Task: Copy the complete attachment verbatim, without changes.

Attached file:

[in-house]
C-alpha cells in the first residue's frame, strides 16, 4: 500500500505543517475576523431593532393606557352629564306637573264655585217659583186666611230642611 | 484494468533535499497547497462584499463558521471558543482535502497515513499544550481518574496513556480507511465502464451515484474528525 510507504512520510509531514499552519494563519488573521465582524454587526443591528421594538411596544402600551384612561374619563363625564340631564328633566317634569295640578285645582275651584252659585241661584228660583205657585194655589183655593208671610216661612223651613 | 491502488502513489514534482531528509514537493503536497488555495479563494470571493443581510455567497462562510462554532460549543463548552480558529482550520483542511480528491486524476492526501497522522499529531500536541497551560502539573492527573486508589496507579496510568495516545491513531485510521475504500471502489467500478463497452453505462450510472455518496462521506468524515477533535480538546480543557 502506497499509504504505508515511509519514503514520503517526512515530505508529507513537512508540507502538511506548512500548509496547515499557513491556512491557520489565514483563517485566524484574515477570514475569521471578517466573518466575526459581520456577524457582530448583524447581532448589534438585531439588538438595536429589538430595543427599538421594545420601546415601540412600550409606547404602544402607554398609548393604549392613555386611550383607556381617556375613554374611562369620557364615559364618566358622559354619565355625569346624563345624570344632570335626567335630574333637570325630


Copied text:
[in-house]
C-alpha cells in the first residue's frame, strides 16, 4: 500500500505543517475576523431593532393606557352629564306637573264655585217659583186666611230642611 | 484494468533535499497547497462584499463558521471558543482535502497515513499544550481518574496513556480507511465502464451515484474528525 510507504512520510509531514499552519494563519488573521465582524454587526443591528421594538411596544402600551384612561374619563363625564340631564328633566317634569295640578285645582275651584252659585241661584228660583205657585194655589183655593208671610216661612223651613 | 491502488502513489514534482531528509514537493503536497488555495479563494470571493443581510455567497462562510462554532460549543463548552480558529482550520483542511480528491486524476492526501497522522499529531500536541497551560502539573492527573486508589496507579496510568495516545491513531485510521475504500471502489467500478463497452453505462450510472455518496462521506468524515477533535480538546480543557 502506497499509504504505508515511509519514503514520503517526512515530505508529507513537512508540507502538511506548512500548509496547515499557513491556512491557520489565514483563517485566524484574515477570514475569521471578517466573518466575526459581520456577524457582530448583524447581532448589534438585531439588538438595536429589538430595543427599538421594545420601546415601540412600550409606547404602544402607554398609548393604549392613555386611550383607556381617556375613554374611562369620557364615559364618566358622559354619565355625569346624563345624570344632570335626567335630574333637570325630